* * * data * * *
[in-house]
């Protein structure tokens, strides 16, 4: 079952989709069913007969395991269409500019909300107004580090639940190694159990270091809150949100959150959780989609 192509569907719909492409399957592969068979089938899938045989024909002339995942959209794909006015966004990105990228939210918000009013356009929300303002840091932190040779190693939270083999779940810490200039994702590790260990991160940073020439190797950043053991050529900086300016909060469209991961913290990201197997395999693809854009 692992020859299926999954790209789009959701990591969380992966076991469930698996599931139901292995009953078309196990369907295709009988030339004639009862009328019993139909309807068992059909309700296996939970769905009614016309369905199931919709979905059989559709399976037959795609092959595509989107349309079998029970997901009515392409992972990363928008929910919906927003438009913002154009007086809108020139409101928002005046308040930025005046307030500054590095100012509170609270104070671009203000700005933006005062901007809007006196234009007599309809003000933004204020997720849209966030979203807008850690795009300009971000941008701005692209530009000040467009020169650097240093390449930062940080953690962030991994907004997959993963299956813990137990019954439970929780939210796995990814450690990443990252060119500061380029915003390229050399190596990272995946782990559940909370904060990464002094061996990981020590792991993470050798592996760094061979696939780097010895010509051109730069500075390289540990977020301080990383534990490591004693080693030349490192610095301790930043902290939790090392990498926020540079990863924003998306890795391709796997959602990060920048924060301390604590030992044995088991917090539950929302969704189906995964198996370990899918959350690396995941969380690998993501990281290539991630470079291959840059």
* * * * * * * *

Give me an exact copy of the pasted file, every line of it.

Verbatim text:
[in-house]
């Protein structure tokens, strides 16, 4: 079952989709069913007969395991269409500019909300107004580090639940190694159990270091809150949100959150959780989609 192509569907719909492409399957592969068979089938899938045989024909002339995942959209794909006015966004990105990228939210918000009013356009929300303002840091932190040779190693939270083999779940810490200039994702590790260990991160940073020439190797950043053991050529900086300016909060469209991961913290990201197997395999693809854009 692992020859299926999954790209789009959701990591969380992966076991469930698996599931139901292995009953078309196990369907295709009988030339004639009862009328019993139909309807068992059909309700296996939970769905009614016309369905199931919709979905059989559709399976037959795609092959595509989107349309079998029970997901009515392409992972990363928008929910919906927003438009913002154009007086809108020139409101928002005046308040930025005046307030500054590095100012509170609270104070671009203000700005933006005062901007809007006196234009007599309809003000933004204020997720849209966030979203807008850690795009300009971000941008701005692209530009000040467009020169650097240093390449930062940080953690962030991994907004997959993963299956813990137990019954439970929780939210796995990814450690990443990252060119500061380029915003390229050399190596990272995946782990559940909370904060990464002094061996990981020590792991993470050798592996760094061979696939780097010895010509051109730069500075390289540990977020301080990383534990490591004693080693030349490192610095301790930043902290939790090392990498926020540079990863924003998306890795391709796997959602990060920048924060301390604590030992044995088991917090539950929302969704189906995964198996370990899918959350690396995941969380690998993501990281290539991630470079291959840059």